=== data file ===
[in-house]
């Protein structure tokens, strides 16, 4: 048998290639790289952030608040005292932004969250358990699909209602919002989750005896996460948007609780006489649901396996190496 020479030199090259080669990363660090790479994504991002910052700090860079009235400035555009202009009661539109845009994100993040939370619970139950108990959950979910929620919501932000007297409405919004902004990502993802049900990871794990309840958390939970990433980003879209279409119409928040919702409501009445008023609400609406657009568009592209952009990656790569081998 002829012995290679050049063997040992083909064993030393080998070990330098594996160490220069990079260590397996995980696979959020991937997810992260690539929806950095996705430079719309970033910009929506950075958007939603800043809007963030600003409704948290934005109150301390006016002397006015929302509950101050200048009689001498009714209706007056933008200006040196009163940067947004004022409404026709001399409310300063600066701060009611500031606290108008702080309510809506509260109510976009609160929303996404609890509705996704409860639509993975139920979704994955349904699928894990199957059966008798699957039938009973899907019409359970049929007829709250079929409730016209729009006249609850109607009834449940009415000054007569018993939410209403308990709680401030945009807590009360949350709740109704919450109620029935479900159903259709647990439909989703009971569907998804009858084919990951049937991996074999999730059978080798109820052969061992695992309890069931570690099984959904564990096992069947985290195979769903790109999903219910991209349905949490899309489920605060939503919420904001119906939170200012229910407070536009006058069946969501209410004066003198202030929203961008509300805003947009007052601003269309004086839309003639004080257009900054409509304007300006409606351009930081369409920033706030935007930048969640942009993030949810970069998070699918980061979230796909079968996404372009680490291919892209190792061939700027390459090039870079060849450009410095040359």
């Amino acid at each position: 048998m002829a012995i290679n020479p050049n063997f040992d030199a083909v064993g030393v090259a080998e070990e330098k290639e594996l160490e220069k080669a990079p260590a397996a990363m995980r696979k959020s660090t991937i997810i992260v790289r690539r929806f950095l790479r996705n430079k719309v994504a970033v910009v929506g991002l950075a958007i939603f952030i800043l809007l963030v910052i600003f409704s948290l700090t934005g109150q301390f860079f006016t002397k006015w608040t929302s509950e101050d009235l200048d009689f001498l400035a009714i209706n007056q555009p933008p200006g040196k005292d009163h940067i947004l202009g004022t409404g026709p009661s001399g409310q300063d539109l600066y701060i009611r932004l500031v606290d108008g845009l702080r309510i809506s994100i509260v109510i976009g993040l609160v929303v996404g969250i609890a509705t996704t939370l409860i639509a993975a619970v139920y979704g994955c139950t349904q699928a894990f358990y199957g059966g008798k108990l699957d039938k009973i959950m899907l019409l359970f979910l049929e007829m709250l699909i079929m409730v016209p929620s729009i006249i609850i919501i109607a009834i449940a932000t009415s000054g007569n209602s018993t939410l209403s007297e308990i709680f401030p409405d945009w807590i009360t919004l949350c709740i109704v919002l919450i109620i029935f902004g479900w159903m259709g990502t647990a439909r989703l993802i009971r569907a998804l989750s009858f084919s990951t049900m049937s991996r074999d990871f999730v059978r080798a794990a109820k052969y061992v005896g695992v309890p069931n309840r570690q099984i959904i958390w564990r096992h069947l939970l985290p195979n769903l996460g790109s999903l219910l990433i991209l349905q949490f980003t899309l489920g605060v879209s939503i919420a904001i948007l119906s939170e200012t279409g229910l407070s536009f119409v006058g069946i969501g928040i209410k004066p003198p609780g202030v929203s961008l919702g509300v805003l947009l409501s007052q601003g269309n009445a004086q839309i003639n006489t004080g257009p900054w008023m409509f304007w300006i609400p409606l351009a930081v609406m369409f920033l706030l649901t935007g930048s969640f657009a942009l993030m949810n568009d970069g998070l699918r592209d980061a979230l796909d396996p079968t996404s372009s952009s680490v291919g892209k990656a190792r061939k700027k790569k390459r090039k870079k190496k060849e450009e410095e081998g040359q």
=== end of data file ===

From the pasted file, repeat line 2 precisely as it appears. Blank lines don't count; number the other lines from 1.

């Protein structure tokens, strides 16, 4: 048998290639790289952030608040005292932004969250358990699909209602919002989750005896996460948007609780006489649901396996190496 020479030199090259080669990363660090790479994504991002910052700090860079009235400035555009202009009661539109845009994100993040939370619970139950108990959950979910929620919501932000007297409405919004902004990502993802049900990871794990309840958390939970990433980003879209279409119409928040919702409501009445008023609400609406657009568009592209952009990656790569081998 002829012995290679050049063997040992083909064993030393080998070990330098594996160490220069990079260590397996995980696979959020991937997810992260690539929806950095996705430079719309970033910009929506950075958007939603800043809007963030600003409704948290934005109150301390006016002397006015929302509950101050200048009689001498009714209706007056933008200006040196009163940067947004004022409404026709001399409310300063600066701060009611500031606290108008702080309510809506509260109510976009609160929303996404609890509705996704409860639509993975139920979704994955349904699928894990199957059966008798699957039938009973899907019409359970049929007829709250079929409730016209729009006249609850109607009834449940009415000054007569018993939410209403308990709680401030945009807590009360949350709740109704919450109620029935479900159903259709647990439909989703009971569907998804009858084919990951049937991996074999999730059978080798109820052969061992695992309890069931570690099984959904564990096992069947985290195979769903790109999903219910991209349905949490899309489920605060939503919420904001119906939170200012229910407070536009006058069946969501209410004066003198202030929203961008509300805003947009007052601003269309004086839309003639004080257009900054409509304007300006409606351009930081369409920033706030935007930048969640942009993030949810970069998070699918980061979230796909079968996404372009680490291919892209190792061939700027390459090039870079060849450009410095040359």